Behold the fluorescent lollipops – made with sugar and spice and everything ‘science’!

Fluorescent lollipops

Confectioner Verde Matcha starts off by describing how the lollipop might had been accidentally conceived when a random guy tried to get hold of some honey with a stick. While this hypothesis seems plausible enough, the confectioner is also onto something that is surely more conspicuous. The visually glorious result entails the tantalizingly glowing lollipops that playfully mix and match candies and science.

Fluorescent lollipops_1

These fluorescent lollipops contain all the essential ingredients that one finds in regular candies, like sugar, water, corn syrup, lemon juice, and vanilla pods. However, this time around, the water used for the concoctions was of the tonic variety. Why so? Well, because tonic water contains an essential substance called quinine which imparts the glorious blue luminescence of the lollipops when placed under a UV light source. In essence, this entails the phenomenon of true fluorescence which allows specific components to absorb energy and re-emit the magnitude as light under a visible spectrum (with a specific wavelength).

Now, in case you are worried about the health effect this so-called quinine, Verde Matcha has made it clear that quinine is completely edible and more importantly safe. As a matter fact, this crystalline alkaloid is historically the first known effective Western treatment for malaria – and as such, the wonder substance made its medical debut way back in the 17th century. Furthermore, according to World Health Organization, quinine belongs to the exclusive list of the most important medications needed in a rudimentary health system.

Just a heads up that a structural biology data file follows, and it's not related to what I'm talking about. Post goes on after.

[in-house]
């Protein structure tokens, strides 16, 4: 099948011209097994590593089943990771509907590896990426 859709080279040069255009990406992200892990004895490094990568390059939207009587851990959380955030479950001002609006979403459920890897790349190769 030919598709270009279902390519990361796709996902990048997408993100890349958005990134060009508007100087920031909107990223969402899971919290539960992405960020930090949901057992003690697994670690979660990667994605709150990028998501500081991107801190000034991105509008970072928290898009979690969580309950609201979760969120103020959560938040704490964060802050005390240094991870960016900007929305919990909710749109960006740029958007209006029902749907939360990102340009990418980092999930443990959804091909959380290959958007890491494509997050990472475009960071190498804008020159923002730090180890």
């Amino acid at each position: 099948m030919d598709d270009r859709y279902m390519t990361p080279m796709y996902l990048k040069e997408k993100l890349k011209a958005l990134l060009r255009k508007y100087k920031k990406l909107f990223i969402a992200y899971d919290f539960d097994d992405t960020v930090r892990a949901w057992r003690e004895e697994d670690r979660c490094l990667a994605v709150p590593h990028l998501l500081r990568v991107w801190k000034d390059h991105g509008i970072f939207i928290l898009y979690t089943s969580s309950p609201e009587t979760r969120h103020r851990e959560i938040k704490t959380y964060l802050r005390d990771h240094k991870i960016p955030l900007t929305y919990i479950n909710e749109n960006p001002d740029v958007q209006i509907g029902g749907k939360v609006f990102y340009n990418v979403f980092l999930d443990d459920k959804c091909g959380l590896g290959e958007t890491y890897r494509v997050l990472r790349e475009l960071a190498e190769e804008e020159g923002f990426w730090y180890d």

You can try out the recipe by yourself, by following this link.

Fluorescent lollipops_2

Fluorescent lollipops

Source: VerdeMatcha

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Behold the fluorescent lollipops – made with sugar and spice and everything ‘science’!

Confectioner Verde Matcha starts off by describing how the lollipop might had been accidentally conceived when a random guy tried to get hold of some honey with a stick. While this hypothesis seems plausible enough, the confectioner is also onto something that is surely more conspicuous. The visually glorious result entails the tantalizingly glowing lollipops that playfully mix and match candies and science.

Fluorescent lollipops_1

These fluorescent lollipops contain all the essential ingredients that one finds in regular candies, like sugar, water, corn syrup, lemon juice, and vanilla pods. However, this time around, the water used for the concoctions was of the tonic variety. Why so? Well, because tonic water contains an essential substance called quinine which imparts the glorious blue luminescence of the lollipops when placed under a UV light source. In essence, this entails the phenomenon of true fluorescence which allows specific components to absorb energy and re-emit the magnitude as light under a visible spectrum (with a specific wavelength).

Now, in case you are worried about the health effect this so-called quinine, Verde Matcha has made it clear that quinine is completely edible and more importantly safe. As a matter fact, this crystalline alkaloid is historically the first known effective Western treatment for malaria – and as such, the wonder substance made its medical debut way back in the 17th century. Furthermore, according to World Health Organization, quinine belongs to the exclusive list of the most important medications needed in a rudimentary health system.

You can try out the recipe by yourself, by following this link.

Fluorescent lollipops_2

Fluorescent lollipops

Source: VerdeMatcha

  Subscribe to HEXAPOLIS

To join over 1,100 of our dedicated subscribers, simply provide your email address: